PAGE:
How to Close the Sale

by Gil Zeimer on January 18, 2011
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If you’re a fan of Kyra Sedgwick, you probably watch The Closer on TV. This highly rated police drama’s title refers to Deputy Chief Brenda Leigh Johnson. Her job is to “close” murder cases by finding the right suspect and getting him or her to confess to the crime.

Closing a business sale is very similar… except for the reading of the Miranda rights. For both, you target your audience, speak to them directly, describe the facts of your case, and convince them to sign off on your proposal.

To learn the best practices for closing a sale, we interviewed Ray Simon of Enpio.com in San Francisco. Ray is a Salesforce.com consultant and one of the best closers I know.

ISBB: What are your top methods for close a sale?

Simon: I like it when the prospect tries to close me, not the other way around. I do this by establishing value up front. The beginning of the sales cycle is the opportunity to prove that you offer the best service and that you are sought after by other buyers.  Some ways of doing this are being referred by a trusted source, having done good business, and posting testimonials on your website to prove it.

When you are nearing a close, your focus, for the moment, is on the prospect and his or her needs. The prospect already knows that you have a pipeline, that there is a window of opportunity when they can do business with you, and that they have your full attention. That is the reality. Then they want to close.

They want you before your focus shifts to the next opportunity. After that, everyone wants to brag to their boss, colleagues, spouse, or friends that they hired or bought the best (insert your product/service here) around. No one brags that they got the second-best because the best one took on a new client and couldn’t fit them in.

What has worked best for non-profit organizations with limited budgets?

It’s the same approach for businesses as well as non-profits. Everyone seems to have a limited budget these days.

In the first few minutes of our first conversation, I ask directly what their primary problem is, when does it have to be solved, and what their budget is. Typically, they talk about the first two, and then avoid the third. But I won’t move on until budget is explored. I ask what is the most they can spend and what they are comfortable spending. I find that this brutally direct approach sets the tone for the rest of the engagement.

It is important to establish that I don’t want to know how much money they have so I can take it all. I just want to know what kind of solution they can afford. Establishing the budget boundary shapes the discussion around their timeline and addressing their primary problem. Sometimes the budget and what they want are way out of line. That’s why I think it’s best to get that out of the way quickly and either determine that they need to adjust their expectations, their budget, or to move on to another provider because on the current course, everyone is wasting their time.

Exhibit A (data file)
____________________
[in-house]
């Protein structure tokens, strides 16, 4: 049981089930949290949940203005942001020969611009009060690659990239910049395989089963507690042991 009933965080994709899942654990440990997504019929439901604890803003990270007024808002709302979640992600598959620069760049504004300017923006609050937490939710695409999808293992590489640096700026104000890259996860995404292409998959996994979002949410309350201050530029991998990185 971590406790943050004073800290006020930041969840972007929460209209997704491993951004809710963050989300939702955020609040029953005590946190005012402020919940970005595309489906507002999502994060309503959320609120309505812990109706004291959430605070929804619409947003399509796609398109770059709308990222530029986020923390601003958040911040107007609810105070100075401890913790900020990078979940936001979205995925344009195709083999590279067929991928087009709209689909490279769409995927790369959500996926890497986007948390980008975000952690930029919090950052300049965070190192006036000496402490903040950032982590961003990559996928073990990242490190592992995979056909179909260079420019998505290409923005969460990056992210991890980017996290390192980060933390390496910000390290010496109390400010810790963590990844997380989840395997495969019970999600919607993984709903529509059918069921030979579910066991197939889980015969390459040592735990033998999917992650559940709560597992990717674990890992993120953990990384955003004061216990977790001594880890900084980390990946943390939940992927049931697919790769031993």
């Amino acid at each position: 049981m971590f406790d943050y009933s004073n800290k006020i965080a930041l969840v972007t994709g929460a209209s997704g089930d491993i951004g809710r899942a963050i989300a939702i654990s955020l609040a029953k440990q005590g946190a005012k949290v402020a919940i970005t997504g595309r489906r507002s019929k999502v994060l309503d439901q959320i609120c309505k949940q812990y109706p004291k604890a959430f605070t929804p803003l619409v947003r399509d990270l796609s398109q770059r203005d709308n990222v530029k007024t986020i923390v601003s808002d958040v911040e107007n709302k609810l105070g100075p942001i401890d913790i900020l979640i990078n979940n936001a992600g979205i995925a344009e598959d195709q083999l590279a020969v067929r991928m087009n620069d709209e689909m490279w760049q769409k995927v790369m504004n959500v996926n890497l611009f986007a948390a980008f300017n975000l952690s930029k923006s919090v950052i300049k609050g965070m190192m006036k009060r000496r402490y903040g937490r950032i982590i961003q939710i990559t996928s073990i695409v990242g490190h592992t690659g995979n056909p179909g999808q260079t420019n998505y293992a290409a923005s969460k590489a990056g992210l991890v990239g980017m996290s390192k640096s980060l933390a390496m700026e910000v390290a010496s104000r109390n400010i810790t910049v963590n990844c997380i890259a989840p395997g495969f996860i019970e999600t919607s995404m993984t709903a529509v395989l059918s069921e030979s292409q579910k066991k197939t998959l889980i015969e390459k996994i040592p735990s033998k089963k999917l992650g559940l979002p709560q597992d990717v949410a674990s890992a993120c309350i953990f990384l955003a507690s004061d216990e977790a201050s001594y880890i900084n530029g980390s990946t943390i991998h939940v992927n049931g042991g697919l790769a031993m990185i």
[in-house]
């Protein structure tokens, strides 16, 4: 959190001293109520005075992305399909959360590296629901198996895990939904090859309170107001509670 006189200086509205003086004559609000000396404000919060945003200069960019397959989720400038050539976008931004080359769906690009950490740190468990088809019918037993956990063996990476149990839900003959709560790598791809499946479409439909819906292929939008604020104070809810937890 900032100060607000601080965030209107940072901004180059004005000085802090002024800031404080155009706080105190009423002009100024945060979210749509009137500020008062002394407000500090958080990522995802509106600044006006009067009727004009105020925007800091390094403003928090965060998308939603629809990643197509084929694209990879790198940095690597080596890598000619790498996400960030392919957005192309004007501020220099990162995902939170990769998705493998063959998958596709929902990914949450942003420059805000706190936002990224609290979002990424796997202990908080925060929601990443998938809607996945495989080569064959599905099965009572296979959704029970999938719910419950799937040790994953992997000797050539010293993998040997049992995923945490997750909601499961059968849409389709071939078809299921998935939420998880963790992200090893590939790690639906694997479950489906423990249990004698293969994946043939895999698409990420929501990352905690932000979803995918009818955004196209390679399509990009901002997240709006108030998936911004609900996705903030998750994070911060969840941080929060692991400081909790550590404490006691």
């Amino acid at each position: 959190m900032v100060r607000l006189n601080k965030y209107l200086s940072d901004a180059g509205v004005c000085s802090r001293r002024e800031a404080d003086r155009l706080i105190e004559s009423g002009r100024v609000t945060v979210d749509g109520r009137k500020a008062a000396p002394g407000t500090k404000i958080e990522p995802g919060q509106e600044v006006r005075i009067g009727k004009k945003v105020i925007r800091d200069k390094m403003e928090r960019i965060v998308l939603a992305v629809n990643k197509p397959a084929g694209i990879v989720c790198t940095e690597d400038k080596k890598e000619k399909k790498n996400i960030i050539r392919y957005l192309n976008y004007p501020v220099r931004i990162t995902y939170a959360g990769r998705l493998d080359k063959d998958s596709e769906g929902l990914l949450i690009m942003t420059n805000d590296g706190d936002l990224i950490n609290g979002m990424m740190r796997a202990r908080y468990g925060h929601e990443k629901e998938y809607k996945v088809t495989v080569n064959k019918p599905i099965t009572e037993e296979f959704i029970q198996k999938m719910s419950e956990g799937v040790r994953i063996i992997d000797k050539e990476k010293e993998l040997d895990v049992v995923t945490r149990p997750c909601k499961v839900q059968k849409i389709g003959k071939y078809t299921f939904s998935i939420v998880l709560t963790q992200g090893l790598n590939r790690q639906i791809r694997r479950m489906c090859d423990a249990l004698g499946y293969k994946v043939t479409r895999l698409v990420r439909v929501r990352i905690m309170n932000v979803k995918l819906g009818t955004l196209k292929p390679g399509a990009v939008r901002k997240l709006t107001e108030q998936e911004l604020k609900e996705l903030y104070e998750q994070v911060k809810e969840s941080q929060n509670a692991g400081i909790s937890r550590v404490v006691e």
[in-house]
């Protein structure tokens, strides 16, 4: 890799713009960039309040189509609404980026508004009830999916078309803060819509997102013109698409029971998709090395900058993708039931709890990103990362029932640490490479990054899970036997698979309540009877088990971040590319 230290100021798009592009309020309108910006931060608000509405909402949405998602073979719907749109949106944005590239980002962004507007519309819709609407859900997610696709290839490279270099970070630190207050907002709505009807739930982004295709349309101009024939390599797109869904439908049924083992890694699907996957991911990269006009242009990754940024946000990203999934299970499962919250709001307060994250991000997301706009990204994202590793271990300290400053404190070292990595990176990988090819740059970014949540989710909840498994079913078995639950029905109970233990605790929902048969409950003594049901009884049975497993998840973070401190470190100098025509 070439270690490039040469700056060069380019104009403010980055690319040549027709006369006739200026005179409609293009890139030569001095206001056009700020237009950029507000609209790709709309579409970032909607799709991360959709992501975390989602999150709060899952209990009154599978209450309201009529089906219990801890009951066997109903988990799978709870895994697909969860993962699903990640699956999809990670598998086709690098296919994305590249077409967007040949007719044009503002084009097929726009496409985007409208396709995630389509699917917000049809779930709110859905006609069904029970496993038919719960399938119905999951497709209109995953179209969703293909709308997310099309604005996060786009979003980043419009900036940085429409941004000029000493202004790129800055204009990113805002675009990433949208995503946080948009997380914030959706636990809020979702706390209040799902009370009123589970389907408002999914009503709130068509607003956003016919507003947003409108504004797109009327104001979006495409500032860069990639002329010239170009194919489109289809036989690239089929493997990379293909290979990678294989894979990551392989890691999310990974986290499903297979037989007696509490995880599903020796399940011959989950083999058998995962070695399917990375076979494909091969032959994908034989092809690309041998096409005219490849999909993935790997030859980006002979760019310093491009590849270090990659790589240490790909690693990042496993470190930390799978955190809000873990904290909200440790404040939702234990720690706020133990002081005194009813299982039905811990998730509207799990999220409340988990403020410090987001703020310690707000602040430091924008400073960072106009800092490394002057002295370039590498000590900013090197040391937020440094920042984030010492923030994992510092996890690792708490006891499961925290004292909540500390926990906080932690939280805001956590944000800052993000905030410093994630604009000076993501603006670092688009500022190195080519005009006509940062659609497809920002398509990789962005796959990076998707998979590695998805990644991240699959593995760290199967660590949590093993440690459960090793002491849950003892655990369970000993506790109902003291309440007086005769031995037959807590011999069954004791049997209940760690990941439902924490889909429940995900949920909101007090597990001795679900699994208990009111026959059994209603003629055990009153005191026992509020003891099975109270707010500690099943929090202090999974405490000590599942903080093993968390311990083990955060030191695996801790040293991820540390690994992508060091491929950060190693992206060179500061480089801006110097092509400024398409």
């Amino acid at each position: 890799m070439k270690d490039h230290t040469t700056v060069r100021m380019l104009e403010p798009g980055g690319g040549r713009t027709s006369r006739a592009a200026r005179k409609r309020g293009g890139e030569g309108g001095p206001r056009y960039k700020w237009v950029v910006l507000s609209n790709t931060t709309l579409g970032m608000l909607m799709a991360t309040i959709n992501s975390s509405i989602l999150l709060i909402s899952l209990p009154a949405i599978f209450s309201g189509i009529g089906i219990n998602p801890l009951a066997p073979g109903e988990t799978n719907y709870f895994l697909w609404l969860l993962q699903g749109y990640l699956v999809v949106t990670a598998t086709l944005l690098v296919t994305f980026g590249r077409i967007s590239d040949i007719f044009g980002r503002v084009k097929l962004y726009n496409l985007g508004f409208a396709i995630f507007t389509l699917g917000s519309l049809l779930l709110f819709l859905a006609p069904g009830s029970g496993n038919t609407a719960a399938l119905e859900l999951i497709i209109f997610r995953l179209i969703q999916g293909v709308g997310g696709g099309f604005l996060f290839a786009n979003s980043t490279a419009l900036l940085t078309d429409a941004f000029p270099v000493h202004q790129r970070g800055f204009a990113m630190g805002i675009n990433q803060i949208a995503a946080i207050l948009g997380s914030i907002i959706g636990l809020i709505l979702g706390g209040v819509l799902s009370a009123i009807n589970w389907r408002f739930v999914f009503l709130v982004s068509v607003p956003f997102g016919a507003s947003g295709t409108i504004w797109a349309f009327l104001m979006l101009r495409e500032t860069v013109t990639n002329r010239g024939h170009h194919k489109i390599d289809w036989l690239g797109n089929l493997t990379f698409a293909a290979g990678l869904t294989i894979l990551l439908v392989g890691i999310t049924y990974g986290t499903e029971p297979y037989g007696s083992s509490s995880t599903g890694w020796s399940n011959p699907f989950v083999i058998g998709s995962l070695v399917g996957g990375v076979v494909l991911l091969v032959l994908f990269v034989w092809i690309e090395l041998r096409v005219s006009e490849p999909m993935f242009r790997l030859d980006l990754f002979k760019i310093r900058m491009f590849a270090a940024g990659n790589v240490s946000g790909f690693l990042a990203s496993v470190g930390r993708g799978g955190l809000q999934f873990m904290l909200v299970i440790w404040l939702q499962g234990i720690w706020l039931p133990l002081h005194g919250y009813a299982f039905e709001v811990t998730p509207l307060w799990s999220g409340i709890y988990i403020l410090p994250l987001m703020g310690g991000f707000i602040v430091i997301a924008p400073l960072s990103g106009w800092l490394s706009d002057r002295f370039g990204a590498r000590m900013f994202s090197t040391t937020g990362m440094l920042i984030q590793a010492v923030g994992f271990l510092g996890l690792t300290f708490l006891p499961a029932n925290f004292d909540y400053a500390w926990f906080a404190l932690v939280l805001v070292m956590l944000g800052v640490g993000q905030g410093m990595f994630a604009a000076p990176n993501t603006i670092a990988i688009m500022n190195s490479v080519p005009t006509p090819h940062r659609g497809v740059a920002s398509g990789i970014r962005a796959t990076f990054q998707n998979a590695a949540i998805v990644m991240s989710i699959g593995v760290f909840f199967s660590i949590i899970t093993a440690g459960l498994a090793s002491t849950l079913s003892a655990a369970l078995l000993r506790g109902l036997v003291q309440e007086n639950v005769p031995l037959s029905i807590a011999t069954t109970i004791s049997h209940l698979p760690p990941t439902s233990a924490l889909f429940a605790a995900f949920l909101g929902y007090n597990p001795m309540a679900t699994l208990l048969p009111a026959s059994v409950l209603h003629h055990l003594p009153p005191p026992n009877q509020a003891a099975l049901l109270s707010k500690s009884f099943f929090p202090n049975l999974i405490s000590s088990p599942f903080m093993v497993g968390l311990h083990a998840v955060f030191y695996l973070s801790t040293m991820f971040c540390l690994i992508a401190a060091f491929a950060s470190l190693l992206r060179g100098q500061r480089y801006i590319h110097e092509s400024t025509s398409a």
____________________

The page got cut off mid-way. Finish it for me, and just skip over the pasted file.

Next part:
How do you close a really tough client?

Rule #1: It’s better to walk away than over-commit and stay.

If you over-commit and stay, the client owns you and the remainder of your relationship will be inequitable. After you have overindulged your prospect, who is now your client, at what point do you tell them that you will no longer do work for free or that they can no longer call you 24/7?

How do you manage the rest of your prospecting when one client (regardless of size) is monopolizing your resources? If the client is used to walking all over you, what makes you think that they will pay their bill in full, or on time?

If you walk, you free up your resources to keep your pipeline active and other new business, which will undoubtedly be more profitable, will flow.

What’s your best closing success story?

It was actually the time that I reluctantly obeyed my own Rule #1. I had a referral from a colleague that could have been an exciting project, but it began to spill over into over-commitment territory. I had to put an end to it, so I let them know that any more resources would require payment. I went so far as to invoice them for future services, without expecting to hear back, but to make the point clear (to them as well as myself).

Months later, I got a call letting me know they were going to pay the invoice, and they wanted to schedule a project start date. They ended up being a great client to work with and the project produced an ongoing relationship.

For more closing advice or to speak with Ray Simon about a Salesforce.com implementation, visit www.enpio.com.

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